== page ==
The hypothesis for food allergy development is that increased intestinal permeability allows antigens from food to travel paracellularly through the damaged tight junction’s, thereby exposing the antigen to the immune system and subsequent development of an antigen-specific immune response.(8) Although further research is warranted, studies have shown intestinal permeability to be a direct consequence of allergic reactions,(9) and is present in both asthma (10) and eczema patients.(11)

Part three and four of this article will discuss testing methods and treatment for leaky gut.

Intestinal Hyper-permeability - Recognizing and Managing a Leaky Gut

Part III Testing for leaky gut
by: Meaghan McCollum BSc, ND
905 1st Ave. NE, Calgary, AB. T2E 2L3

Testing for leaky gutPart II of this article discussed several diseases science has drawn strong connections between leaky gut and the disease in question. Part III discusses a readily available, safe, and inexpensive test that can detect leaky gut, as well as visit one possible natural medicine for leaky gut treatment; the amino acid L-glutamine.


Measuring the presence of increased intestinal permeability and severity is done through the ingestion of substances not metabolized by the human body. There are several types used, typically sugar molecules such as rhamnose, sucralose, lactulose or mannitol. Each of these substances are non-toxic and are excreted through the kidneys allowing for collection and measurement in urine.

The most commonly used test in clinical practice is the lactulose-mannitol test. Lactulose, a dissaccharide that is typically poorly absorbed, will make it through the intestinal barrier only if leaky gut exists. Mannitol, a monosaccharide, is well absorbed through transcellular transport. This provides two pieces of information; paracellular “leaky gut” transport vs transcellular “proper absorption”.(1)

The lactulose/mannitol test can assess permeability severity and this is sometimes associated with the severity of disease such as in Crohn’s and critically ill patients.(2)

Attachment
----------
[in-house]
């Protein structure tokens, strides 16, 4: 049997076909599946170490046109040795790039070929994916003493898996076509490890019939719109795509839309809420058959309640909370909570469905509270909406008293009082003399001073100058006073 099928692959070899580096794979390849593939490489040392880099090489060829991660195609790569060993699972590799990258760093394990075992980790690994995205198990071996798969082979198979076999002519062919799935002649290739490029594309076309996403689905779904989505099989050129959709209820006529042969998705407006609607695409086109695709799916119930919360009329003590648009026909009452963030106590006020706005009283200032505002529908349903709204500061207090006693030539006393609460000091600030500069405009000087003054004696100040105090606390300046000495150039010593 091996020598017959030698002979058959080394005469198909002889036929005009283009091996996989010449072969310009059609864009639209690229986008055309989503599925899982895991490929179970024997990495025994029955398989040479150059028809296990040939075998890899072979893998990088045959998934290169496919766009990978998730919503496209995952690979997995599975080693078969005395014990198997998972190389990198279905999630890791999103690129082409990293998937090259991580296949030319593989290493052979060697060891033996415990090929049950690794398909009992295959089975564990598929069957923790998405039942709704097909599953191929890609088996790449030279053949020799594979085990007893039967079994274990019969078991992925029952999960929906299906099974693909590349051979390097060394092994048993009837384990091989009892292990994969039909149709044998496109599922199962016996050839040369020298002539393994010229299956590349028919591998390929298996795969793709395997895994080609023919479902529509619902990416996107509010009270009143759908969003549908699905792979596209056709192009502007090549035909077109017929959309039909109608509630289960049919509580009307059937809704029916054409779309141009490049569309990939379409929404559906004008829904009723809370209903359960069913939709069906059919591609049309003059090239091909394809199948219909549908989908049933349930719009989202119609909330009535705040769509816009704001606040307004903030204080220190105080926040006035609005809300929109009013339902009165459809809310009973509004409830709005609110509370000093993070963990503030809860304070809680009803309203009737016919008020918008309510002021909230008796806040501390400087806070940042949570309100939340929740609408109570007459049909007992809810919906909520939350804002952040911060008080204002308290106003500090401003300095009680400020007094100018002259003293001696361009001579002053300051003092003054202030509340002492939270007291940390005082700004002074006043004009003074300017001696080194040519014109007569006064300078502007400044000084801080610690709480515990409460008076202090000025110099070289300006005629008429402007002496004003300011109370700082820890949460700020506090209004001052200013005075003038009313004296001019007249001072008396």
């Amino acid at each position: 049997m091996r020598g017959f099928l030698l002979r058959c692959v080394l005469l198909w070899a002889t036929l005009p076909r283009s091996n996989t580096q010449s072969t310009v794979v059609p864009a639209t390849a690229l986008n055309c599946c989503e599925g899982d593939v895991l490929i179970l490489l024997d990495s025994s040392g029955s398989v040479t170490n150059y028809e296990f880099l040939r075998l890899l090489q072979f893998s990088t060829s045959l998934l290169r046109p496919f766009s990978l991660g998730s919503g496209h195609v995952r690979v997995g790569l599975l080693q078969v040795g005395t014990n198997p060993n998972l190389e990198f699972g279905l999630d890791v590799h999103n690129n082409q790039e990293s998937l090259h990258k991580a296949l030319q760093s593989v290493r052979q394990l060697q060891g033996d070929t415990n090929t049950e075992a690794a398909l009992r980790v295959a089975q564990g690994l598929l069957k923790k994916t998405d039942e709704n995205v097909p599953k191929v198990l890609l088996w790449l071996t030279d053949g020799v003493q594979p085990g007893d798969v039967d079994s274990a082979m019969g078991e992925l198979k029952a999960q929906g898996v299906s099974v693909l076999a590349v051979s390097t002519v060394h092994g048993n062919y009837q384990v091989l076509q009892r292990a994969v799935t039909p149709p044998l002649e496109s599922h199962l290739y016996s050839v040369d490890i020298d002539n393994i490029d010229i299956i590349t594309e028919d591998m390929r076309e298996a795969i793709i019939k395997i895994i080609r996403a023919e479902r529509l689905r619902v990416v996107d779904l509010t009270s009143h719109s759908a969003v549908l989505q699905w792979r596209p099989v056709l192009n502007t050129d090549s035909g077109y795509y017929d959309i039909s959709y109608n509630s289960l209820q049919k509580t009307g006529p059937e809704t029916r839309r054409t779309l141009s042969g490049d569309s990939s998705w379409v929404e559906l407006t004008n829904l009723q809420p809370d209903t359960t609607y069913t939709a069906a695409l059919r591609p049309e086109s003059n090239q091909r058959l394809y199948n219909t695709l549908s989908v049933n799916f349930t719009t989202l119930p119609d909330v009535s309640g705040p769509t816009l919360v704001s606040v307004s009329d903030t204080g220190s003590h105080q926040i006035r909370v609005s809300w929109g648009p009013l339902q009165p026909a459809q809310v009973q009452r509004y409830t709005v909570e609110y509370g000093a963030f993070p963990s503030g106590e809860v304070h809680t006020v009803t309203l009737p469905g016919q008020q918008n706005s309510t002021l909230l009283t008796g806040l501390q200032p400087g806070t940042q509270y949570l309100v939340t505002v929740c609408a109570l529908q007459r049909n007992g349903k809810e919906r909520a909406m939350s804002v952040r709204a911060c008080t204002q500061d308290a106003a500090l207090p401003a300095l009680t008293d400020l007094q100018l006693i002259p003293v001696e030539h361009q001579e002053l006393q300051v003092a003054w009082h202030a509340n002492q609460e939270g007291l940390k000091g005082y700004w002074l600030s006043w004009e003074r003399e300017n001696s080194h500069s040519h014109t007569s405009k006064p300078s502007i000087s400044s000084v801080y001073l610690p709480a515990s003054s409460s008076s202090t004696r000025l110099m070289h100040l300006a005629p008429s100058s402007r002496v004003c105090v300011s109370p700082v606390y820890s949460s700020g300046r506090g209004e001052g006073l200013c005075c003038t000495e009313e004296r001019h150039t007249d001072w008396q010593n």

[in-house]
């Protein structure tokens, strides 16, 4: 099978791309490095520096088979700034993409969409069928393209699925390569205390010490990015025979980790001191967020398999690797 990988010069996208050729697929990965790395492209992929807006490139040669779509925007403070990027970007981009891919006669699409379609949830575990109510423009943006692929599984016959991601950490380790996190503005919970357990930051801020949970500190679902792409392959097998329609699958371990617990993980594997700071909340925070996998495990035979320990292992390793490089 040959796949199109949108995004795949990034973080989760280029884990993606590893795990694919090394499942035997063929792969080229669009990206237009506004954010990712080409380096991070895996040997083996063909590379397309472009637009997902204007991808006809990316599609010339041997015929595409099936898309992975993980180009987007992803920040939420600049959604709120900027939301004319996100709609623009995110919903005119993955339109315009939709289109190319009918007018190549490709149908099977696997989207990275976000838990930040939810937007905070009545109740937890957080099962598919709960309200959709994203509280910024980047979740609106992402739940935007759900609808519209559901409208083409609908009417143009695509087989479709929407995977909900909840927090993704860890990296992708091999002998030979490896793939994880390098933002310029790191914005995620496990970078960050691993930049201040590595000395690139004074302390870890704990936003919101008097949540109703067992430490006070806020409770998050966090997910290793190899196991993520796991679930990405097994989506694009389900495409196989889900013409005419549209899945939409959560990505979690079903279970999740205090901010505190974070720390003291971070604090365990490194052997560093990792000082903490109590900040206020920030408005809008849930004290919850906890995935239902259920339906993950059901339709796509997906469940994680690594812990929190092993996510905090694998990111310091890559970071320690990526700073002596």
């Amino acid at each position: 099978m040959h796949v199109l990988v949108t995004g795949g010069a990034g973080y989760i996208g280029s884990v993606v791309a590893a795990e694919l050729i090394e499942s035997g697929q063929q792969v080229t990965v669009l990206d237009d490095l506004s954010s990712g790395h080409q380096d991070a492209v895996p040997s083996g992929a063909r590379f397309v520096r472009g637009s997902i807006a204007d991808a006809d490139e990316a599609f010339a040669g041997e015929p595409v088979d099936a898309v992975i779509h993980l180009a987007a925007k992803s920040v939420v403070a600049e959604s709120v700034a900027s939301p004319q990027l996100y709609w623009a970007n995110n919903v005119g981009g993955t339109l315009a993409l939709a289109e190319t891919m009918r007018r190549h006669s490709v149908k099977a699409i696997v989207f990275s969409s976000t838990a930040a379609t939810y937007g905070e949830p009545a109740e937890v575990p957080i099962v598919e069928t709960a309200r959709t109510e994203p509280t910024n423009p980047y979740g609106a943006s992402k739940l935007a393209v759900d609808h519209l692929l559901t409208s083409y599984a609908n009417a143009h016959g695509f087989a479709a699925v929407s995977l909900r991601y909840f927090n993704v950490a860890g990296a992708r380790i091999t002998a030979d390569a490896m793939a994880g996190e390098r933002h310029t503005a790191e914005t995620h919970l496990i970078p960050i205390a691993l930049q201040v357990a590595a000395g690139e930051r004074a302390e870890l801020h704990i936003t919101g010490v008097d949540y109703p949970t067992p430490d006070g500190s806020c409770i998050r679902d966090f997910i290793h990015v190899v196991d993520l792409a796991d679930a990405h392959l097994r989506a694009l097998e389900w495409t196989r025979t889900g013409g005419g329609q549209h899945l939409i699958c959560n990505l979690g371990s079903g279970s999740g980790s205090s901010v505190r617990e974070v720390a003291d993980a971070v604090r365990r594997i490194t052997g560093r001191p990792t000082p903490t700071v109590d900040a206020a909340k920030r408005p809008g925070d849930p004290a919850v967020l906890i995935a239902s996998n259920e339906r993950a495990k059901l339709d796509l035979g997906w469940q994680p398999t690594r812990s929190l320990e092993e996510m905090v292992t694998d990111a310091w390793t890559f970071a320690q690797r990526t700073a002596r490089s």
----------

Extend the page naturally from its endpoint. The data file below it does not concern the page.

There are many treatments outside the scope of this article that may have merit in treating intestinal hyper-permeability. We focus on the core treatments with reasonably adequate literature to support their use.



Tight junction stability is affected by ATP levels within the intestinal cells.(3) The mechanism of glutamine’s effect on intestinal permeability is the increased ATP availability for proper tight junction structure and function. Glutamine may also be acting to increase glutathione levels within the intestinal cells to help protect the tight junction structures from reactive oxygen species.(4) Oxidative stress is an important mechanism of increasing intestinal permeability seen in animal models and chemotherapeutic agents.(5)

Although few human trials to date have shown glutamine’s direct effect on intestinal permeability, it has been shown to have beneficial effects on intestinal permeability related to chemotherapeutic use,(5) crohn’s disease,(6) and potentially IBS.(7) In Crohn’s disease dosages of 0.5g/ kg of body weight were used to obtain improvements in intestinal permeability function.(6)

Intestinal Hyper-permeability - Recognizing and Managing a Leaky Gut

Part IV Integrative treatment of leaky gut
by: Meaghan McCollum BSc, ND
905 1st Ave. NE, Calgary, AB. T2E 2L3


Probiotics It is difficult to dispute the positive effect of probiotic supplementation on intestinal health, but the mechanism of intestinal health promotion is still in question. The proposed effects of supplementing with probiotic organisms is to restore normal intestinal permeability, regulate the host’s microflora, and help to balance molecules that may contribute to inflammation.(1)

The research on improving intestinal permeability is still conflicting. This will likely be clarified over the next years with further testing on different strains of organisms in different conditions associated with intestinal permeability. Some studies on probiotic effects on states associated with intestinal hyper-permeability:


Melatonin has been shown to improve symptoms of IBS, independent of its effects on sleep, anxiety or depression, when given at doses of 3mg in women with IBS in a double blinded placebo controlled trial..(2) Animal studies shown melatonin to reduce intestinal permeability.(3)


The bacterial in our colon ferment the fibre in our diet and produce short chain fatty acids as by products (butyrate, propionate, and acetate). This waste product of our bacterial flora is in fact the preferred and ideal fuel for the cells of our colon! Adequate butyrate supply is very beneficial for the health of our intestinal epithelium.(4,5)

Dietary Strategies

A selection of dietary approaches, most notably avoiding specific foods for the purpose of avoiding proteins within them that can act to aggravate our bodies immune system, are proving to be incredibly useful in the treatment of many of the diseases associated with leaky gut syndrome. The science growing in support of such strategies is occurring at a rapid pace. Please stay tuned for future articles addressing dietary approaches for improving leaky gut and associated autoimmune diseases.